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Animal sanctuary in Florida discusses safety after series of tiger bite incidents

Octagon Wildlife Sanctuary did not experience the incidents but explains why experience equals safety around wild animals
Octagon Wildlife Sanctuary Tiger
Posted at 10:22 AM, Mar 25, 2022
and last updated 2022-03-25 13:22:56-04

PUNTA GORDA, Fla. — It’s not something you hear about every day, but even still, Collier County, Florida has had two instances of someone being bitten by a tiger in just three months.

The first incident happened in late Dec. 2021, when a tiger bit a cleaning crew member at the Naples Zoo.

The most recent bite occurred Tuesday when a tiger bit an employee at Wooten's Airboats in Ochopee.

News of Ignacio Martinez being bit at Wooten's Airboats quickly made its way to the Octagon Wildlife Sanctuary (OWS).

OWS Director, Lauri Caron says sometimes the playful nature of big cats can fool people into thinking they are safe to interact with.

“People get the false reality and confidence of thinking that because they were raised by humans and you have this fence up, that's how they are acting towards you while you are on this side of the fence, but it's going to be totally different when you go into their territory,” said Caron.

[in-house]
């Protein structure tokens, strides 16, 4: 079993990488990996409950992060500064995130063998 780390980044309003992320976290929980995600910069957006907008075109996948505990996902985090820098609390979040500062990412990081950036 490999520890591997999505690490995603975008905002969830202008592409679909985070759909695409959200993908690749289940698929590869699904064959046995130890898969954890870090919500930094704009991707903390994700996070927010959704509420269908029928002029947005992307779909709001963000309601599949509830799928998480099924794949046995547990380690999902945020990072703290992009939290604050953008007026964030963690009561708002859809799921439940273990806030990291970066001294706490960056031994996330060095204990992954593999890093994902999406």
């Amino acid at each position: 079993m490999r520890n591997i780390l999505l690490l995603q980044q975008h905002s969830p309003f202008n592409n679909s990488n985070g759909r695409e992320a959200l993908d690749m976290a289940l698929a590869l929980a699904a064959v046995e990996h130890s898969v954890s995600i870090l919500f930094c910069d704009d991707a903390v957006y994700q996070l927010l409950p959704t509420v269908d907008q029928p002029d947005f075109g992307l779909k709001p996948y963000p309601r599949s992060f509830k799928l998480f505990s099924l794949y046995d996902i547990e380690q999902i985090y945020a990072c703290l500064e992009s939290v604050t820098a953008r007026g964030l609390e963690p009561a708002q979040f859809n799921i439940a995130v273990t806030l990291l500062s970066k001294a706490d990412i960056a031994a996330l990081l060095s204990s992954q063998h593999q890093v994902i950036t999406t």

Caron, who has been director of OWS for more than 30 years said crossing that boundary into a tiger’s territory is what Ignacio Martinez did.

According to the Collier County Sheriff’s Office, Martinez tried to pet a tiger while another Wooten's employee fed the wild animal.

It's an activity Caron said can put an animal on edge.

“Any gesture with your hand, whether you have something in it or not they think there is food in there and that's the first thing they are going for, your hands your fingers your arms,” said Caron.

Caron said that's why a lot of work goes into training someone to be licensed to care for big cats, something Wooten's said Martinez was not qualified to do.

“Typically, a 1,000 hours and a year with one type of species," Caron said, referring to a rule enforced by the Florida Fish and Wildlife Conservation Commission (FWC).

FWC leaders have said there are no criminal penalties for someone breaching an animals barrier — a situation that has happened twice in Collier County, Florida within the past three months.

Caron says there are more than 100 animals here and it's the individual person's responsibility to act accordingly when working in these types of places.

This story was first reported by Colton Chavez at WFTS in Fort Myers, Florida.